Sam Lubner went to this year’s edition of CASA Latin American Theatre Festival to see the Mexican theatre group Los Guggenheim perform El Amor de las Luciérnagas (The Love of the Fireflies) at the Barbican.
Alejandro Ricaño’s El Amor de las Luciérnagas poses the question that we have all undoubtedly asked ourselves at one time or another: ‘what would you do, if while living in Norway, you got drunk and wrote a story on a cursed typewriter about seeing your doppelgänger, only for it to somehow come to life, fly back to Mexico and try to steal your ex-boyfriend?’
Ricaño’s set at the Barbican is sparse. There are only a few suitcases and telephones underneath a jumble of light bulbs hanging from the ceiling that create a firefly-like affect, flickering on and off throughout the play. The protagonist Maria is played by three actresses, one representing her present, another her past, and the third one acting as a bridge between the two by narrating their thoughts. It’s very cleverly done and great to see the three Marias interact together, each one with subtle differences but undoubtedly all with the same character at their core.
Despite the comedic premise, El Amor de las Luciérnagas is no straightforward slapstick comedy or farce. Ricaño punctuates the central plot with anecdotes and snapshots that light-heartedly but nevertheless sensitively depict Maria’s awkward adolescence in Mexico. First the audience sees Maria meeting Romulo, her now ex-boyfriend, in school as teenagers. Romulo perfectly embodies that combination of immaturity and self-assuredness found in so many thirteen year-olds, relentlessly teasing Maria in front of their classmates before quietly asking her at the end of the lesson, “quieres ser mi novia?” (“Do you want to be my girlfriend?”). The ever present and invasive influence of the Church is also dealt with in a similar comedic but poignant fashion. Maria returns from church to tell her atheist father that someone there wanted to know whether she masturbates. “¿Dónde está ese pervertido?” (“Where can I find this pervert?”), her father explodes with rage. “En el cielo” (“In heaven”) replies Maria, and her father must resignedly accept his powerlessness, “ah…Ese señor…” (“ah…that guy”). Other memories, such as her father’s death from stomach cancer and the assassination of presidential candidate Luis Colosio, are treated with considerably more gravitas. Ricaño gets the balance of humour and melancholy just right and not one memory detracts from the plot.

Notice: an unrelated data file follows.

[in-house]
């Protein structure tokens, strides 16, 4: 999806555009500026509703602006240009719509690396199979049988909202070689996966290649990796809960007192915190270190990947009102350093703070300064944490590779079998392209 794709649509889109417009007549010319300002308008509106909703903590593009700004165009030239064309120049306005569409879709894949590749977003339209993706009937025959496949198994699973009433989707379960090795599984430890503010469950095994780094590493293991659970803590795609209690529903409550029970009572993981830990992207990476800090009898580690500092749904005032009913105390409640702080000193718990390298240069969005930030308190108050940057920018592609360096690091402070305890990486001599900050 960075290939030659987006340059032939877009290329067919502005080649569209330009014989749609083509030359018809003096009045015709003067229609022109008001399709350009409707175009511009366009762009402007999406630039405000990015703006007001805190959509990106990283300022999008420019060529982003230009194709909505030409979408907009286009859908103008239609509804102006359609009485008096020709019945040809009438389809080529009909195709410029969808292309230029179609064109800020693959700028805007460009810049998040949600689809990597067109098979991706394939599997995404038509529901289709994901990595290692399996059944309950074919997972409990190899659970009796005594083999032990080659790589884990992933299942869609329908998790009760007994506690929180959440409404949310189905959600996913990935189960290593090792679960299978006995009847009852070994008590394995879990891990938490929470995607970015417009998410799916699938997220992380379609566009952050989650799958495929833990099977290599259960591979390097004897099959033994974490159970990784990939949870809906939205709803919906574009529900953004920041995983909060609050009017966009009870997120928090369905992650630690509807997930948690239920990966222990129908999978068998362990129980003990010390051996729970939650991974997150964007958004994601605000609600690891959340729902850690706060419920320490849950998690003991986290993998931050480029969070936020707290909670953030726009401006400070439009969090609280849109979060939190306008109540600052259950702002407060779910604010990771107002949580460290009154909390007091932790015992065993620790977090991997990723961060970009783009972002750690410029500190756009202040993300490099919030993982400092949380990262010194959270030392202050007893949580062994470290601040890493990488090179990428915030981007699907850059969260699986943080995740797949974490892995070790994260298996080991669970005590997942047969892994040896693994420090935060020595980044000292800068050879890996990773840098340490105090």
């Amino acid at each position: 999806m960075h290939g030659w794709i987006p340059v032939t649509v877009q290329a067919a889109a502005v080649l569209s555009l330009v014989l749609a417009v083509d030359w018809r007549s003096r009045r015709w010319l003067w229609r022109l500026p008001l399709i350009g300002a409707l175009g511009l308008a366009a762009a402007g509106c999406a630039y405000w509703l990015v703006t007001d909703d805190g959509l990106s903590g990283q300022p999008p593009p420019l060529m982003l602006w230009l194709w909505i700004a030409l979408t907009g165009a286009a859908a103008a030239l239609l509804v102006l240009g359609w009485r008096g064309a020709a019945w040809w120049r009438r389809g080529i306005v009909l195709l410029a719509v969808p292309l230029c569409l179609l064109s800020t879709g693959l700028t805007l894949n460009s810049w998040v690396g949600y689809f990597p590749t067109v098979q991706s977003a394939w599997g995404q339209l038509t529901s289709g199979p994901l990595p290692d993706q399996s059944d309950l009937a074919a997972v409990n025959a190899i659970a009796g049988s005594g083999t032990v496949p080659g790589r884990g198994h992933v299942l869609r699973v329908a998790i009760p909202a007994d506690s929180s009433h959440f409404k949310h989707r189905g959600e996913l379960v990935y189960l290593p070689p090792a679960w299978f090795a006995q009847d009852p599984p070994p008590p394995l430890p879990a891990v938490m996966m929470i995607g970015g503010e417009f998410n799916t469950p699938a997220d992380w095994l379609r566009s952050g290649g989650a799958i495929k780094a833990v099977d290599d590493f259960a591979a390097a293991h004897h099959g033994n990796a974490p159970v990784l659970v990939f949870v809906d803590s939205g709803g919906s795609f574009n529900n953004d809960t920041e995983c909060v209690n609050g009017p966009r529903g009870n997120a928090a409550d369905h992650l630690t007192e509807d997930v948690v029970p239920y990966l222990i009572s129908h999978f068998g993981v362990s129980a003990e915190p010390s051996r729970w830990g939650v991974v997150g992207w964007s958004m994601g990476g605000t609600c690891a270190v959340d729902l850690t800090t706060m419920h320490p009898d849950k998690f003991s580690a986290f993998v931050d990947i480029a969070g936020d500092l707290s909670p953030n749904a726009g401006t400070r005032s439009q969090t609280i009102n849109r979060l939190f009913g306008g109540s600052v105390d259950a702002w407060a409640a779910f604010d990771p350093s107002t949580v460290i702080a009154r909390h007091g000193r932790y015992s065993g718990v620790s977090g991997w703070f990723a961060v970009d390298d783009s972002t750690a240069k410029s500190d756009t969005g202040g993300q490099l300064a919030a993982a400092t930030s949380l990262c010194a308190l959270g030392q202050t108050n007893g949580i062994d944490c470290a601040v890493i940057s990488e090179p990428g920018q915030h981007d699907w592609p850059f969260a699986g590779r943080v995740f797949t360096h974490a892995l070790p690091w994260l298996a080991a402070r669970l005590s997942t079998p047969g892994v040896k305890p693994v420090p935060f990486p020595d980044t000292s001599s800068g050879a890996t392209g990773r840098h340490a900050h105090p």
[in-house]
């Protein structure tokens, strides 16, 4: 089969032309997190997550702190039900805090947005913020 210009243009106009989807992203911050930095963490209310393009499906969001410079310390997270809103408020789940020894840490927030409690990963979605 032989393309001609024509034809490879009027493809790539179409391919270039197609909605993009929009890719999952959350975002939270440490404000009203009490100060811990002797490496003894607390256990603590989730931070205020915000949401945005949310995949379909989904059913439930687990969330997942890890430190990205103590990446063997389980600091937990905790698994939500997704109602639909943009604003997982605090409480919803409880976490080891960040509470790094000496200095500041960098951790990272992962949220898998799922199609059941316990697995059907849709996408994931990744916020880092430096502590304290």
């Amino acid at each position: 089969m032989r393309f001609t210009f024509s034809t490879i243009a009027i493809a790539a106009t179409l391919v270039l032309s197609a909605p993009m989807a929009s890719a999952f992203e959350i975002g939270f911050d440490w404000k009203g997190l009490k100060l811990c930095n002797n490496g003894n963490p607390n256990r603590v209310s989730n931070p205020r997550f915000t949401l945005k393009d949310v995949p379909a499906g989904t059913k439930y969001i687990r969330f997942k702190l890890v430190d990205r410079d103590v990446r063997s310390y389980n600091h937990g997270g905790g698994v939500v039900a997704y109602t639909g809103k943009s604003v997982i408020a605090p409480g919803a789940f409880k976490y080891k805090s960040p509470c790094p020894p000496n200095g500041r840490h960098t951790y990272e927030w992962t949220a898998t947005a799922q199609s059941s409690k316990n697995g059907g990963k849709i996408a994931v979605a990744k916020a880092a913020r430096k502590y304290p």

The storyline keeps the audience laughing but it raises some more philosophical questions as well. Maria eventually comes to terms with the fact that her doppelgänger and Romulo are simply happier in their new relationship together and that it would be wrong to disrupt it. She then returns to Ramon, a carpenter that she met earlier on in her travels in the small town of Tlacotalpan. Although she has seen her double before, it is here that she truly finds herself. As a result, she enters into the relationship without her customary naivety, fully aware that it will eventually come to an end and that she will probably get hurt. Good days will nevertheless still come; they’ll be intermittent like the fireflies, but that will have to be enough.